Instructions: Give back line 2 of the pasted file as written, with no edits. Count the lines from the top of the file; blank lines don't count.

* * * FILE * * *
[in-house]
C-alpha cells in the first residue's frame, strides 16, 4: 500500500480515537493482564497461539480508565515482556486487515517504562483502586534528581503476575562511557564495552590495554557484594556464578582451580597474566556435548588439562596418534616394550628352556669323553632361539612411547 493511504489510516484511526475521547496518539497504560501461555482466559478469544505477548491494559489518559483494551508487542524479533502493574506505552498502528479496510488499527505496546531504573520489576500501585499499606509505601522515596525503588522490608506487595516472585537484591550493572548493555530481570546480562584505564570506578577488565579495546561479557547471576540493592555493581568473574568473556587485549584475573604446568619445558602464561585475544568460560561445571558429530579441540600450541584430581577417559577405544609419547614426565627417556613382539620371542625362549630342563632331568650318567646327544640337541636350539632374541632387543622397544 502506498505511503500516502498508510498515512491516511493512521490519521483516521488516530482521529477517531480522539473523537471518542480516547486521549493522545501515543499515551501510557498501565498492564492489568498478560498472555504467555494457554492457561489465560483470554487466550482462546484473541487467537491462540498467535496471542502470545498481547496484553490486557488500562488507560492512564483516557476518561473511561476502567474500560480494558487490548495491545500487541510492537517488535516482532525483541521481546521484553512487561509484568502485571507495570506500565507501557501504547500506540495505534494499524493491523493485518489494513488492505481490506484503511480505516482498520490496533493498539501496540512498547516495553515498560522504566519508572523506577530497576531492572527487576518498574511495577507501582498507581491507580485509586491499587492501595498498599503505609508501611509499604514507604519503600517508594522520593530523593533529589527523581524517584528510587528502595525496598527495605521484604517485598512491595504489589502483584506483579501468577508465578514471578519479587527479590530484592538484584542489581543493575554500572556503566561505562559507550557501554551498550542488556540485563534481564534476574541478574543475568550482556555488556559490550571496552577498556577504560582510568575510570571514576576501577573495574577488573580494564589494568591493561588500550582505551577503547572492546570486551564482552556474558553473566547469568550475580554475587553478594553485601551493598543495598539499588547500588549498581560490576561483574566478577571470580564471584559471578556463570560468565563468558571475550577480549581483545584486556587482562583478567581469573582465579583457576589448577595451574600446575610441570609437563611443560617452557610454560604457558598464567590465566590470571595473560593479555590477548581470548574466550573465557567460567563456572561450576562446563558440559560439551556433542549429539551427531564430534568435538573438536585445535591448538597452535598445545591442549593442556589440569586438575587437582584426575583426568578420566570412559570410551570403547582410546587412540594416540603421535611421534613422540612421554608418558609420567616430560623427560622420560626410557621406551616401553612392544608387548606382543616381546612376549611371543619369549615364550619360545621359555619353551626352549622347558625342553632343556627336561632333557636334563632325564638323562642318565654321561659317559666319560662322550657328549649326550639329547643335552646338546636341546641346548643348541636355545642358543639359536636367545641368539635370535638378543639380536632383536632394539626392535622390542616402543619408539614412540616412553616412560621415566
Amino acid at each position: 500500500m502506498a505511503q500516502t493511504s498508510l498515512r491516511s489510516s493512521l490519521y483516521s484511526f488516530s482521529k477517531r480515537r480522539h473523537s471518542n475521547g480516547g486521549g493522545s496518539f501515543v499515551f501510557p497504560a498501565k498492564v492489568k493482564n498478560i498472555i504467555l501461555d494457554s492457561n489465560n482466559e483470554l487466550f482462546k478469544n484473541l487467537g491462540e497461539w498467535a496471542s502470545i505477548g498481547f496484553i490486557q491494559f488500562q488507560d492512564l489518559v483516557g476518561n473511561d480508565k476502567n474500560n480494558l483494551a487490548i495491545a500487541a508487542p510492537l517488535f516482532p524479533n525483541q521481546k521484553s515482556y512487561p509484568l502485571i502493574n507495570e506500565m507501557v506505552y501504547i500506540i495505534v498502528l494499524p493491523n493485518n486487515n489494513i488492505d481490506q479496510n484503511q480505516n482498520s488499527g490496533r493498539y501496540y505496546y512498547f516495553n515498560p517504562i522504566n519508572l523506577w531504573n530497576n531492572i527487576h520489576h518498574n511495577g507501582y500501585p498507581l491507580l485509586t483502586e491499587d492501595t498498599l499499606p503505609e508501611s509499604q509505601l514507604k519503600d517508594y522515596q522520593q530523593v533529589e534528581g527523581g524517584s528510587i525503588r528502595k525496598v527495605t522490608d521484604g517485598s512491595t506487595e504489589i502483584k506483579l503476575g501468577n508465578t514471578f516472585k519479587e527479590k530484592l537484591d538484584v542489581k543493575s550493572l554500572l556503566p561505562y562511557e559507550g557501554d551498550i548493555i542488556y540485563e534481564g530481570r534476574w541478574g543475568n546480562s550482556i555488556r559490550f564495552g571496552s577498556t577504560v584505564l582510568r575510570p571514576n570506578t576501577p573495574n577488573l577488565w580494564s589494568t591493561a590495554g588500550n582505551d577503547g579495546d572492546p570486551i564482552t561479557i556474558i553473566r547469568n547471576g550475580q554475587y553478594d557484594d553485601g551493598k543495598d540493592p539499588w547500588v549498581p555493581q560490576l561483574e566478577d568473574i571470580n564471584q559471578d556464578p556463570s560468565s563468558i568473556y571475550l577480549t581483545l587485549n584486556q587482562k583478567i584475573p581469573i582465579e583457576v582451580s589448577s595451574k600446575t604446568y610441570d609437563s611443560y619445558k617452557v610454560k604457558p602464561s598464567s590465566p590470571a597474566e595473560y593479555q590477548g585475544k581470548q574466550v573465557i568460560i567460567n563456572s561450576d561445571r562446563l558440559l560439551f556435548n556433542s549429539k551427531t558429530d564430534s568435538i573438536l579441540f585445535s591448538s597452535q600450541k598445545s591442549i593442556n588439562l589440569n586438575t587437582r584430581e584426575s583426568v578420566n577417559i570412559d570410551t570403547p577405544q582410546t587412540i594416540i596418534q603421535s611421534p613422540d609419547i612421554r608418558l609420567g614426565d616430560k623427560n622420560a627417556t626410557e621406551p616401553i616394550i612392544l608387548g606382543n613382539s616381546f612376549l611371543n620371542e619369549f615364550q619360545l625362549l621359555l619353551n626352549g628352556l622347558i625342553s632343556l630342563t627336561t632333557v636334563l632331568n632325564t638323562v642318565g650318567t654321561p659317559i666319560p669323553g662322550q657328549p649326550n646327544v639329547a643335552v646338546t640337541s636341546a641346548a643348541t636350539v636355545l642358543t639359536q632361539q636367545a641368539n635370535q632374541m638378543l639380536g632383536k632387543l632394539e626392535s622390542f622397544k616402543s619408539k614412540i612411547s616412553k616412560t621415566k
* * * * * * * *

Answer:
C-alpha cells in the first residue's frame, strides 16, 4: 500500500480515537493482564497461539480508565515482556486487515517504562483502586534528581503476575562511557564495552590495554557484594556464578582451580597474566556435548588439562596418534616394550628352556669323553632361539612411547 493511504489510516484511526475521547496518539497504560501461555482466559478469544505477548491494559489518559483494551508487542524479533502493574506505552498502528479496510488499527505496546531504573520489576500501585499499606509505601522515596525503588522490608506487595516472585537484591550493572548493555530481570546480562584505564570506578577488565579495546561479557547471576540493592555493581568473574568473556587485549584475573604446568619445558602464561585475544568460560561445571558429530579441540600450541584430581577417559577405544609419547614426565627417556613382539620371542625362549630342563632331568650318567646327544640337541636350539632374541632387543622397544 502506498505511503500516502498508510498515512491516511493512521490519521483516521488516530482521529477517531480522539473523537471518542480516547486521549493522545501515543499515551501510557498501565498492564492489568498478560498472555504467555494457554492457561489465560483470554487466550482462546484473541487467537491462540498467535496471542502470545498481547496484553490486557488500562488507560492512564483516557476518561473511561476502567474500560480494558487490548495491545500487541510492537517488535516482532525483541521481546521484553512487561509484568502485571507495570506500565507501557501504547500506540495505534494499524493491523493485518489494513488492505481490506484503511480505516482498520490496533493498539501496540512498547516495553515498560522504566519508572523506577530497576531492572527487576518498574511495577507501582498507581491507580485509586491499587492501595498498599503505609508501611509499604514507604519503600517508594522520593530523593533529589527523581524517584528510587528502595525496598527495605521484604517485598512491595504489589502483584506483579501468577508465578514471578519479587527479590530484592538484584542489581543493575554500572556503566561505562559507550557501554551498550542488556540485563534481564534476574541478574543475568550482556555488556559490550571496552577498556577504560582510568575510570571514576576501577573495574577488573580494564589494568591493561588500550582505551577503547572492546570486551564482552556474558553473566547469568550475580554475587553478594553485601551493598543495598539499588547500588549498581560490576561483574566478577571470580564471584559471578556463570560468565563468558571475550577480549581483545584486556587482562583478567581469573582465579583457576589448577595451574600446575610441570609437563611443560617452557610454560604457558598464567590465566590470571595473560593479555590477548581470548574466550573465557567460567563456572561450576562446563558440559560439551556433542549429539551427531564430534568435538573438536585445535591448538597452535598445545591442549593442556589440569586438575587437582584426575583426568578420566570412559570410551570403547582410546587412540594416540603421535611421534613422540612421554608418558609420567616430560623427560622420560626410557621406551616401553612392544608387548606382543616381546612376549611371543619369549615364550619360545621359555619353551626352549622347558625342553632343556627336561632333557636334563632325564638323562642318565654321561659317559666319560662322550657328549649326550639329547643335552646338546636341546641346548643348541636355545642358543639359536636367545641368539635370535638378543639380536632383536632394539626392535622390542616402543619408539614412540616412553616412560621415566